The company has debuted a fraud sandbox where clients can safely experiment with new risk markers based on both their own historical data as well as massive amounts of anonymized data from third parties that have been compiled over the years, Britton said. Tapping into cross-client data makes it easier for organizations to gain visibility into fraud that's occurring across the broad industry ecosystem (see: Experian: Why Cyberattacks Could Escalate to 'Cyberwar').

"Because of our client engagement in our credit business, we're able to have enriched insights in terms of the latest name, address, phone number and Social Security data," Britton said. "We can leverage that data as authenticated because we're seeing it on a recurring basis with every repayment of a loan or credit card payment. We can leverage that data as the backbone for what we do in fraud mitigation."

KuppingerCole critiqued Experian for lacking compromised credential intelligence as well as ML-enhanced detection models and transaction details for UBA and not evaluating SIM for device intelligence. Britton said Experian wants to bring anomaly detection to banking, doesn't need ML to understand user behavior, relies on mobile phone partners for SIM and sees little value in compromised credential info.

"We believe frankly that every piece of data on the planet has been stolen," Britton said. "In terms of fraud mitigation, though, this data has a shelf life. Fraudsters aren't using the same data over and over again. Effectively, they use it for a period of time and they'll never touch it again."

IBM Looks to Expand Fraud Detection Coverage, Efficacy

IBM has boosted both the coverage and efficacy of its fraud detection by enhancing the ability of its machine-learning models to detect fraud, said IBM Security Director of Product Management Wesley Gyure. Big Blue has enhanced its user interface and experience around identifying and auditing attacks by making it easier to view and classify data for threats such as remote access Trojans or device spoofing.

Gyure said IBM has created more self-service functionality so that customers can quickly and easily identify and capture fraud on their own by using small snippets of code that are embedded into apps to capture telemetry data. IBM's fraud reduction capabilities have been embedded into the company's orchestration and automation engine to help users take near real-time action when issues are detected (see: IBM Buys Polar Security to Find and Protect Cloud, SaaS Data).

"It's one thing to be able to get risk scores and identify fraud within your environment," Gyure told ISMG. "But that doesn't, in itself, stop or help remediate the challenges that our clients are facing when these attacks are happening. They need to take action, and they need to do it on an autonomous basis and in a near real-time approach."

KuppingerCole criticized IBM for not detected or preventing certain types of e-commerce fraud and for lacking some types of strong API authentication and the ability to package evaluation results in OIDC or OAuth 2.0. Gyure said IBM recently extended its API to handle web tokens, is now working to extend support to OIDC and OAuth 2.0, and historically found that fraud activity focused on banking, finance and insurance.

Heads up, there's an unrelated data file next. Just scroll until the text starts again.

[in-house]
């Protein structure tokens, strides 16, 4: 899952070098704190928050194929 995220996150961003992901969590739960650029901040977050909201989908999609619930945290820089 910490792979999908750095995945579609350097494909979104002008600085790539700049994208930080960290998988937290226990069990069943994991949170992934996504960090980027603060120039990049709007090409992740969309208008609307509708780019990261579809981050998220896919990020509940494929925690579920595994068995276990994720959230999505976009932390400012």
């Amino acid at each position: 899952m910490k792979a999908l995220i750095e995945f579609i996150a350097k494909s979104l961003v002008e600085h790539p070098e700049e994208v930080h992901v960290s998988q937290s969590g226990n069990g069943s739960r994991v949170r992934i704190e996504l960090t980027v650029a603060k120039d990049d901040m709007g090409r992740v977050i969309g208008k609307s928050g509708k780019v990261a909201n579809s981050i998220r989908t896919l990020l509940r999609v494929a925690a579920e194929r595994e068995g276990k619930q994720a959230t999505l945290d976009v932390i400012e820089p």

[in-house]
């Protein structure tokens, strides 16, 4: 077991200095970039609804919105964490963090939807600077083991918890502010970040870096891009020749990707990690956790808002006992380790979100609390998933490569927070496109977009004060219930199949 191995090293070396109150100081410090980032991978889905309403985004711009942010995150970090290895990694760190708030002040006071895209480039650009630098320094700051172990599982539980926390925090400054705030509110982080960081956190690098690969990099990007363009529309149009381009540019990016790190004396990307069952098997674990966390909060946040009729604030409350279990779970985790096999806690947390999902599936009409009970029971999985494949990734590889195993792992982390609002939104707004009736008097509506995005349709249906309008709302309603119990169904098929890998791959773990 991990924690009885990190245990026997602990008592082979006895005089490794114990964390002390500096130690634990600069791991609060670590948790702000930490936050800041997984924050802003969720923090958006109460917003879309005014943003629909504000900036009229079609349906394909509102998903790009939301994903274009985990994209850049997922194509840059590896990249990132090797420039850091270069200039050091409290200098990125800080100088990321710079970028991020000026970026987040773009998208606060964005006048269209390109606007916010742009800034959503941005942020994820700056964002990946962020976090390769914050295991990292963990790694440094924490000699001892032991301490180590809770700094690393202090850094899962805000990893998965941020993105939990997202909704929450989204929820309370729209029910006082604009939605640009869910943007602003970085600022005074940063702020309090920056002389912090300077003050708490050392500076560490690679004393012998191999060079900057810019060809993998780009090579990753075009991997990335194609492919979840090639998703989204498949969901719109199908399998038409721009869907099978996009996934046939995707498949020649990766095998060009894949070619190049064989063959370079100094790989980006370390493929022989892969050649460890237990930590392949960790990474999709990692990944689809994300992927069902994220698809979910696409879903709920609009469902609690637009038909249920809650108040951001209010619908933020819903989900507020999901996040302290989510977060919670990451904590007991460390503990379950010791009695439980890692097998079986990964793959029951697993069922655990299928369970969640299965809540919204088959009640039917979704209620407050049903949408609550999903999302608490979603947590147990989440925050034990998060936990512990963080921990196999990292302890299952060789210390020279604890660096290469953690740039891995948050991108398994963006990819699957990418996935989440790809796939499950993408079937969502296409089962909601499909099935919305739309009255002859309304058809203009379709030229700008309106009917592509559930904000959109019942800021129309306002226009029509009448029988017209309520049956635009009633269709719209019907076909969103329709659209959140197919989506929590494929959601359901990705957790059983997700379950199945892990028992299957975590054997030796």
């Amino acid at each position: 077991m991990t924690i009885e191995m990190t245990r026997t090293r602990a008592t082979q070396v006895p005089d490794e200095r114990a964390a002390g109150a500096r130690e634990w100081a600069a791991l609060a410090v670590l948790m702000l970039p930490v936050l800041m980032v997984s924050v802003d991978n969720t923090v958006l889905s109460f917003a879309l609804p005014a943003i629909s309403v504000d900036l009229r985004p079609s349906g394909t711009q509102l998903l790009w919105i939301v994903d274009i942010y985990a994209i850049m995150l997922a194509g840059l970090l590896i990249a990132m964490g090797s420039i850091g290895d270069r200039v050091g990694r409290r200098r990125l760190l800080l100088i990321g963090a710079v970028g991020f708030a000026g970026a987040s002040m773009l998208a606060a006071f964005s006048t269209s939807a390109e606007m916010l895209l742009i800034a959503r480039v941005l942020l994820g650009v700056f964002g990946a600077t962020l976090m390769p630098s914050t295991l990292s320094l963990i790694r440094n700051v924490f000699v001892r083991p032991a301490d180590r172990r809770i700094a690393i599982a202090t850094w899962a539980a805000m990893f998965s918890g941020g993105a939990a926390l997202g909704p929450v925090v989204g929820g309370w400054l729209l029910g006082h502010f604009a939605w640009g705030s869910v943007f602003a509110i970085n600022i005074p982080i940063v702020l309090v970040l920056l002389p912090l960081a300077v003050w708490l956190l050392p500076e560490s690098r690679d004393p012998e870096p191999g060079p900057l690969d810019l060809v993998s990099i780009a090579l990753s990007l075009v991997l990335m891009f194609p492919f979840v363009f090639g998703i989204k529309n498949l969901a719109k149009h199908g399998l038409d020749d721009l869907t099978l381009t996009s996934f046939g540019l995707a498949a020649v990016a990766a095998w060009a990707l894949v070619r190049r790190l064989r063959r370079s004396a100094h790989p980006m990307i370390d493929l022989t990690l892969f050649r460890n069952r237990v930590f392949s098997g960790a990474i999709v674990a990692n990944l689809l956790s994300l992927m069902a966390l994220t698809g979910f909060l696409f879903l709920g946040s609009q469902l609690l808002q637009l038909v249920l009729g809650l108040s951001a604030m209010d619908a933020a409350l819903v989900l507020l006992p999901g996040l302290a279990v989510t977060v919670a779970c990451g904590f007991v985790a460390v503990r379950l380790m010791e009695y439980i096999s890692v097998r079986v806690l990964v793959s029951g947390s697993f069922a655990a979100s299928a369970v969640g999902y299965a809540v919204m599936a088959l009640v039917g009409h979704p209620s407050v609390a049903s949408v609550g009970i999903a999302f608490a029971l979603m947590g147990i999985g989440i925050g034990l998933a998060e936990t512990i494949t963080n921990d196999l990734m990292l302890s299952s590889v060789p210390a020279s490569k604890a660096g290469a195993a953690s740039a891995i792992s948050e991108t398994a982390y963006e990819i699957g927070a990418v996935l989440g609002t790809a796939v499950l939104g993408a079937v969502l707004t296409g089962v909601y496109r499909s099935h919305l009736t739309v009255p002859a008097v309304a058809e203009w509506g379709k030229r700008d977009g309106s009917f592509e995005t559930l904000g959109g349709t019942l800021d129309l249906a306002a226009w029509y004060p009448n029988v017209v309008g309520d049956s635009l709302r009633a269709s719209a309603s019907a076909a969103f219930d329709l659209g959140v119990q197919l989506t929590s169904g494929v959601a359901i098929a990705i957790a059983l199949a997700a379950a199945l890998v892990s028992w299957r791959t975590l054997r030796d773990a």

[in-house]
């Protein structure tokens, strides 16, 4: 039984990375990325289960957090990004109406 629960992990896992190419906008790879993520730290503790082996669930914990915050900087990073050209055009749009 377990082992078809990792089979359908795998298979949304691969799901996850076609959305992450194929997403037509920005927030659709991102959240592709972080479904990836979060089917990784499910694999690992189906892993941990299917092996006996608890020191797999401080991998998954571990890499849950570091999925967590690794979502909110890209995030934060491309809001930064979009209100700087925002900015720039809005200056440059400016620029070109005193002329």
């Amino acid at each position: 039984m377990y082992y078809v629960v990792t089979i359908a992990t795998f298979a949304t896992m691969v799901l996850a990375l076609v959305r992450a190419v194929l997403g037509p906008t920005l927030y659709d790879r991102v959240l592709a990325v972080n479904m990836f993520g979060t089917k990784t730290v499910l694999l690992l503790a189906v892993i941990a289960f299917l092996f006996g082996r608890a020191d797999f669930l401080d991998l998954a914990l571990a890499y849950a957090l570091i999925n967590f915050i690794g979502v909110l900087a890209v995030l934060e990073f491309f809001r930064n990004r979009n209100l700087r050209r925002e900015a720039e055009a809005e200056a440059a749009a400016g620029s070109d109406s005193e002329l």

"In e-commerce, there may be attacks that are taking advantage of loyalty programs or return fraud," Gyure said. "Those types of attacks are very specific and you have to have specific built capabilities and logic around them. And we're working through that process with both vendors as well as what we're doing to extend that coverage."

F5 Looks for Cases of Digital Skimming to Spot Fraud Sooner

F5 has focused on preventing fraud earlier in the hacker's journey through integrations with bot defense products that spot digital skimming attacks that often lead to fraud, said Vice President of Security Angel Grant. F5 has worked to integrate all its bot and fraud products together so that organizations can view and control their entire security and fraud posture from a single dashboard, according to Grant.

Grant said customers will bypass controls such as multifactor authentication or CAPTCHA that impede performance or potential revenue generation. For this reason, Grant said, F5 has created an intelligent authentication product that identifies known good customers and offers them passwordless login, and it has partnered with Visa to give e-commerce merchants a more seamless and personalized experience (see: F5 Lays Off 623 Staffers as Customers Postpone New Purchases).

"I am surprised with how fraud vendors as well as a lot of fraud analysts are still doing the same thing they were doing a decade ago," Grant told ISMG. "A lot of fraud vendors are typically looking at a point-in-time type of strategy, typically at the transaction level. That's not the right approach because you're losing key context and you're missing a chance to cut off the threat further up the customer journey."

KuppingerCole reproached F5 for having a low uptime guarantee, requiring professional services for policy changes and lacking identity proofing capabilities and call center and IT service management integration. Grant said F5 has opted to partner rather than build or buy its own identity proofing offering and will create new self-service capabilities so that customers can configure policy changes totally on their own.

"For our managed service offering, we have the ability to work with our customers so that they can retool as quickly as criminals attack," Grant said. "We have that relationship with the customer, and we'll continuously work and refine and dial up and dial down based on the risks we see targeting their organization."

About the Author

Michael Novinson

Michael Novinson

Managing Editor, Business, ISMG

Novinson is responsible for covering the vendor and technology landscape. Prior to joining ISMG, he spent four and a half years covering all the major cybersecurity vendors at CRN, with a focus on their programs and offerings for IT service providers. He was recognized for his breaking news coverage of the August 2019 coordinated ransomware attack against local governments in Texas as well as for his continued reporting around the SolarWinds hack in late 2020 and early 2021.